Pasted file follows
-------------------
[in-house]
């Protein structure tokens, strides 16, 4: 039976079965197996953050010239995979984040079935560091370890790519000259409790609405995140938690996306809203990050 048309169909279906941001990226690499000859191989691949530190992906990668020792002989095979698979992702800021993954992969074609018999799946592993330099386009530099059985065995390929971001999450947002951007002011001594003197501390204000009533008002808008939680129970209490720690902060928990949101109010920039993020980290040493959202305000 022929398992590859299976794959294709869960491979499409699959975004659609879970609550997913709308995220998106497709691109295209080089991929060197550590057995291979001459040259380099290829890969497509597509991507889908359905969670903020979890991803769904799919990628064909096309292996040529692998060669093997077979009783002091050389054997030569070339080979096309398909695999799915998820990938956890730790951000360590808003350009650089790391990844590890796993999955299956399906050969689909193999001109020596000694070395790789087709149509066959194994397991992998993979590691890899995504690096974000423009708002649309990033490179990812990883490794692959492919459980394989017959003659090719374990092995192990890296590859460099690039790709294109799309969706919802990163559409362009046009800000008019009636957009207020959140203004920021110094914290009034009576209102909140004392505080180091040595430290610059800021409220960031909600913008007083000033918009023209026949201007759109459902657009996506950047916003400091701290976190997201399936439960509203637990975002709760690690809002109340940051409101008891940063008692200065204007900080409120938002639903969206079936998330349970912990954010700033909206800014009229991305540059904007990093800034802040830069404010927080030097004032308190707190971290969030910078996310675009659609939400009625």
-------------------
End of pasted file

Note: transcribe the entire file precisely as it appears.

[in-house]
């Protein structure tokens, strides 16, 4: 039976079965197996953050010239995979984040079935560091370890790519000259409790609405995140938690996306809203990050 048309169909279906941001990226690499000859191989691949530190992906990668020792002989095979698979992702800021993954992969074609018999799946592993330099386009530099059985065995390929971001999450947002951007002011001594003197501390204000009533008002808008939680129970209490720690902060928990949101109010920039993020980290040493959202305000 022929398992590859299976794959294709869960491979499409699959975004659609879970609550997913709308995220998106497709691109295209080089991929060197550590057995291979001459040259380099290829890969497509597509991507889908359905969670903020979890991803769904799919990628064909096309292996040529692998060669093997077979009783002091050389054997030569070339080979096309398909695999799915998820990938956890730790951000360590808003350009650089790391990844590890796993999955299956399906050969689909193999001109020596000694070395790789087709149509066959194994397991992998993979590691890899995504690096974000423009708002649309990033490179990812990883490794692959492919459980394989017959003659090719374990092995192990890296590859460099690039790709294109799309969706919802990163559409362009046009800000008019009636957009207020959140203004920021110094914290009034009576209102909140004392505080180091040595430290610059800021409220960031909600913008007083000033918009023209026949201007759109459902657009996506950047916003400091701290976190997201399936439960509203637990975002709760690690809002109340940051409101008891940063008692200065204007900080409120938002639903969206079936998330349970912990954010700033909206800014009229991305540059904007990093800034802040830069404010927080030097004032308190707190971290969030910078996310675009659609939400009625």